HKS Authors

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Human actions can alter the local and regional climate, particularly via land use. We assess the impact of the Great Plains Shelterbelt, a large-scale forestation program in the 1930s across six US Midwestern states that is comparable to contemporary tree-planting efforts. This program led to a regional increase in precipitation and decrease in temperature, with impacts persisting for several decades. The change in climate extended to adjacent unforested land up to 200km away—inducing economic spillovers and enabling us to directly study climate adaptation. In downwind places now facing more favorable growing conditions, crop yields increased by 11-22%. Farmers adapted, switching to more water-intensive production. Due to adaptation, yield increases were up to 120% larger than predictions based on improved weather conditions only. This paper highlights the endogeneity risk in using spatial variation in climate trends in estimating climate damages, as well as the potential for tree planting to regionally mitigate climate change impacts.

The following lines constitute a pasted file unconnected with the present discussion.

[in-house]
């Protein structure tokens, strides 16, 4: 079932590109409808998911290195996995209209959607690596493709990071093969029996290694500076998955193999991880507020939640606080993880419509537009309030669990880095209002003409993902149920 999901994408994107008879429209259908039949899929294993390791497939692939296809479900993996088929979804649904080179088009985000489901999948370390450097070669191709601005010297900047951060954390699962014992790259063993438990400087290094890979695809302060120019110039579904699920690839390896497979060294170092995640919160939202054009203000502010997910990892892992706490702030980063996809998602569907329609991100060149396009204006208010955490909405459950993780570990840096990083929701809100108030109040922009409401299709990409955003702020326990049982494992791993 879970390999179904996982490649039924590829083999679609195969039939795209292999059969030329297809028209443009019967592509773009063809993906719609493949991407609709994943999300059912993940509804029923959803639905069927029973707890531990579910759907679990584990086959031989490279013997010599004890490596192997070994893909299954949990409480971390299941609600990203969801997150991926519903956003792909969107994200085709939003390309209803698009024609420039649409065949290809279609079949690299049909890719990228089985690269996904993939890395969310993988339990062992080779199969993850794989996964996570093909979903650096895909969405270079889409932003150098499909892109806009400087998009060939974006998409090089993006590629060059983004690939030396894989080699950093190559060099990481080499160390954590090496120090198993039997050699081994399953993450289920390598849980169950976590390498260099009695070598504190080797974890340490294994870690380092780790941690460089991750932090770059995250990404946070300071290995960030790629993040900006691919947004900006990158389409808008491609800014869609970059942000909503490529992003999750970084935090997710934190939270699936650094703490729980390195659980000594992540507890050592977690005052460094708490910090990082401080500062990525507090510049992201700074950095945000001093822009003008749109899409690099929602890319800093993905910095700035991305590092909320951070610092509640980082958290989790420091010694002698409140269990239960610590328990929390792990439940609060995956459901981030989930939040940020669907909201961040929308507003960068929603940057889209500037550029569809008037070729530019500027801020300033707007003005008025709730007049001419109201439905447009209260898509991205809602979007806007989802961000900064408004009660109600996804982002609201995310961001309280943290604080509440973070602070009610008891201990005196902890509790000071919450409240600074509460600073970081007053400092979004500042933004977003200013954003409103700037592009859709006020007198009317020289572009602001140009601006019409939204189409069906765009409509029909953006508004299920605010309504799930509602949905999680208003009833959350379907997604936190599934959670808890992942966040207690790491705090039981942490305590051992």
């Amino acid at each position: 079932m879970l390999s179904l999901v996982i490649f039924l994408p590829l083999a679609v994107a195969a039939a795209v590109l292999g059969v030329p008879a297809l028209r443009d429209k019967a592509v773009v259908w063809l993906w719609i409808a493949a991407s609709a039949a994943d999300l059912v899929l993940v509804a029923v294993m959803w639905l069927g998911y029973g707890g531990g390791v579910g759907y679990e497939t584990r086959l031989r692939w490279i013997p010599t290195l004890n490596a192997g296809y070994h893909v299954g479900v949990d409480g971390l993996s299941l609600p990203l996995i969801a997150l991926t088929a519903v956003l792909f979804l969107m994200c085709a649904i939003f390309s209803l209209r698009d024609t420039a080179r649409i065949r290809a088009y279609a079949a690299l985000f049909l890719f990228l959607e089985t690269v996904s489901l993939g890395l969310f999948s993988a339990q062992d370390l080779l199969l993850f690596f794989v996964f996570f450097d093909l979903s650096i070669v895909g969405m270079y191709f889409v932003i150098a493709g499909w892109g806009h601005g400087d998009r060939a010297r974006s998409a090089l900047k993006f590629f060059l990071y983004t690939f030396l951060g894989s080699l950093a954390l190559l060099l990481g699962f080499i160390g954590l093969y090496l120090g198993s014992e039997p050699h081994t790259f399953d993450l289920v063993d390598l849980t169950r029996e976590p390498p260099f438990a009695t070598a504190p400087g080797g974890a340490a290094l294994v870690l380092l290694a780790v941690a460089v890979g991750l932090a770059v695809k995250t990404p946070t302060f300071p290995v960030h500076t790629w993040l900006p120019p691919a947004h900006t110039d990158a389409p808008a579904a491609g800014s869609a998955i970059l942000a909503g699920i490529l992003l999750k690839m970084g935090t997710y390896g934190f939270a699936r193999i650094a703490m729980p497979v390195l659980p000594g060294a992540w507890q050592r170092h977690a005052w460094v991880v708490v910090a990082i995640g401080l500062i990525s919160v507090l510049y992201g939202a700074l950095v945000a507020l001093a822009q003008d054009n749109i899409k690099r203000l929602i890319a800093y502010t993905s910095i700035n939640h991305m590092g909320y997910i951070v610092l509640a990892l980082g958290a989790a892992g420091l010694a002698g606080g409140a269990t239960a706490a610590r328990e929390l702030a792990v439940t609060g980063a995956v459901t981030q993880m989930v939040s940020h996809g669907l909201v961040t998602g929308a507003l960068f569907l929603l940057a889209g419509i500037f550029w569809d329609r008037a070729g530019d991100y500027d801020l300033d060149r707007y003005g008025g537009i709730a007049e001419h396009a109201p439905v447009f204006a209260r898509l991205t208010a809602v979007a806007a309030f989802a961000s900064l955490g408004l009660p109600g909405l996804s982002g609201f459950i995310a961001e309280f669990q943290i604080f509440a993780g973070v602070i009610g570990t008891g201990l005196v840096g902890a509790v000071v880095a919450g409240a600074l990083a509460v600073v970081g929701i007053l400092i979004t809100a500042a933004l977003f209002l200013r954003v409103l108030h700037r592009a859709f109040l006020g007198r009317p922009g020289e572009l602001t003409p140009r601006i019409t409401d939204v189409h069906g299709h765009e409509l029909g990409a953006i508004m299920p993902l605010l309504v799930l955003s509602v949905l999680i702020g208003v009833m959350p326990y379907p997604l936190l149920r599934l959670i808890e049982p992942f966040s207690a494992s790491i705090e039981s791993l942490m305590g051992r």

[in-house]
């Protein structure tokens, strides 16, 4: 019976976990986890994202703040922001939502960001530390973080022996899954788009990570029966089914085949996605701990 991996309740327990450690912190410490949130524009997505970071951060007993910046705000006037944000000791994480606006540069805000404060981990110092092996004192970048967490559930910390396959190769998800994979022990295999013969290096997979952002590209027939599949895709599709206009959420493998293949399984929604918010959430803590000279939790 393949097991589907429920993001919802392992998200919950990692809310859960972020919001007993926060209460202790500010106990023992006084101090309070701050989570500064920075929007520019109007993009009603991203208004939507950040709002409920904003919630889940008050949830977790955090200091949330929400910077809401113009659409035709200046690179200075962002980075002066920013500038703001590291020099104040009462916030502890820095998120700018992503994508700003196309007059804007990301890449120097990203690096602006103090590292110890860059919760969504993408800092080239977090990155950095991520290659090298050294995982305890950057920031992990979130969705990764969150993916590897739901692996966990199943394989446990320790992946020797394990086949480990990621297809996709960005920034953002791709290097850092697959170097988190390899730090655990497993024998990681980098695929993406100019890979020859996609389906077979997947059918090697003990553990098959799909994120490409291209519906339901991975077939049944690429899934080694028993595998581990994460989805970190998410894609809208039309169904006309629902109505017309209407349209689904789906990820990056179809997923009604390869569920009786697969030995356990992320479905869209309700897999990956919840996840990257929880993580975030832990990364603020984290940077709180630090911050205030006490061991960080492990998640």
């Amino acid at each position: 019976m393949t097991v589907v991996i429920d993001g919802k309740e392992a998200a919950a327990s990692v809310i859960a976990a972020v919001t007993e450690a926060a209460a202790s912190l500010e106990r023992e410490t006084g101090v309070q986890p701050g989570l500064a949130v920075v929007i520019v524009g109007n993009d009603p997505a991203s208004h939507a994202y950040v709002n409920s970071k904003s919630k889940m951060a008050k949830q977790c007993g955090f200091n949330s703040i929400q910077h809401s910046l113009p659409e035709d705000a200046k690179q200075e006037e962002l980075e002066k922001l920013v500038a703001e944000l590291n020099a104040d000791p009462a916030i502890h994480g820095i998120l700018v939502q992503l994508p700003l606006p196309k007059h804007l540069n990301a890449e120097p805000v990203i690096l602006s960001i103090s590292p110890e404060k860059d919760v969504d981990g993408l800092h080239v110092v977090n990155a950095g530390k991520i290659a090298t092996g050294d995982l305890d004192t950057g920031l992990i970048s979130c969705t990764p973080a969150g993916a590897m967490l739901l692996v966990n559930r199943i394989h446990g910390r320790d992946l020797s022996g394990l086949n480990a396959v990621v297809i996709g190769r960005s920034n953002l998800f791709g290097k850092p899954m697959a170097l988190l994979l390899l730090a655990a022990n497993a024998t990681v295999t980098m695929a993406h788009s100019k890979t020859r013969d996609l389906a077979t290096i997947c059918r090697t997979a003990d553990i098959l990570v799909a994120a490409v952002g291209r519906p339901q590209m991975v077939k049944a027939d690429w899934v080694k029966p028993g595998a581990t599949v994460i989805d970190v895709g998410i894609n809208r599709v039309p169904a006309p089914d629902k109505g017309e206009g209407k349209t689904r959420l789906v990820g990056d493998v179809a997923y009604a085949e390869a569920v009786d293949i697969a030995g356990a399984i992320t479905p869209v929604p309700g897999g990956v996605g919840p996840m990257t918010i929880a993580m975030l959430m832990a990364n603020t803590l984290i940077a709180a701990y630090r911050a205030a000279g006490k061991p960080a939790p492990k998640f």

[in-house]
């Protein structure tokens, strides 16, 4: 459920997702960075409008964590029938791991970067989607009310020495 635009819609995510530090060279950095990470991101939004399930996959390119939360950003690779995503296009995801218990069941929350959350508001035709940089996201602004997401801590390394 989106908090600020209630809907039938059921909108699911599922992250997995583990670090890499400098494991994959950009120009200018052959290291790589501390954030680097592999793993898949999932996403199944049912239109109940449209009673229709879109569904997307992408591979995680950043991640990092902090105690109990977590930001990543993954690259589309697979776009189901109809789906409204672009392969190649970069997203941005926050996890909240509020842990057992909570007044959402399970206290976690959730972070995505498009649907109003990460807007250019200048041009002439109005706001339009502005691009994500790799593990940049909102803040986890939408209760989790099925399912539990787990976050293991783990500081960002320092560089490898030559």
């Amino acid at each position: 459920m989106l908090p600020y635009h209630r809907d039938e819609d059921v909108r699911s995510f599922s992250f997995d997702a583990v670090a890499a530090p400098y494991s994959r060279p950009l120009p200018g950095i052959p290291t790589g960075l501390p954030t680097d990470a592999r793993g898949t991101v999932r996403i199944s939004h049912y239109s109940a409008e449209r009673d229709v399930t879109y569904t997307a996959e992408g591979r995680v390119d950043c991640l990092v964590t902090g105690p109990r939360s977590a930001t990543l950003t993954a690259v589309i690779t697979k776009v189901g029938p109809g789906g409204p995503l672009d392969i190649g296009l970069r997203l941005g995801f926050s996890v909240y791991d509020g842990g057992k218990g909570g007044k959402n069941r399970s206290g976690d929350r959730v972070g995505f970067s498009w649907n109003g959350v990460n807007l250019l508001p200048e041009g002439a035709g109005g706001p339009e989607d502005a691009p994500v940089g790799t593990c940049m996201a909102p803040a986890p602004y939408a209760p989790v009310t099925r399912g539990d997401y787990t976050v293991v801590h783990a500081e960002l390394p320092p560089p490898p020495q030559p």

Grosset, Florian, Anna Papp, and Charles A. Taylor. "Rain Follows the Forest: Land Use Policy, Climate Change, and Adaptation." May 2023.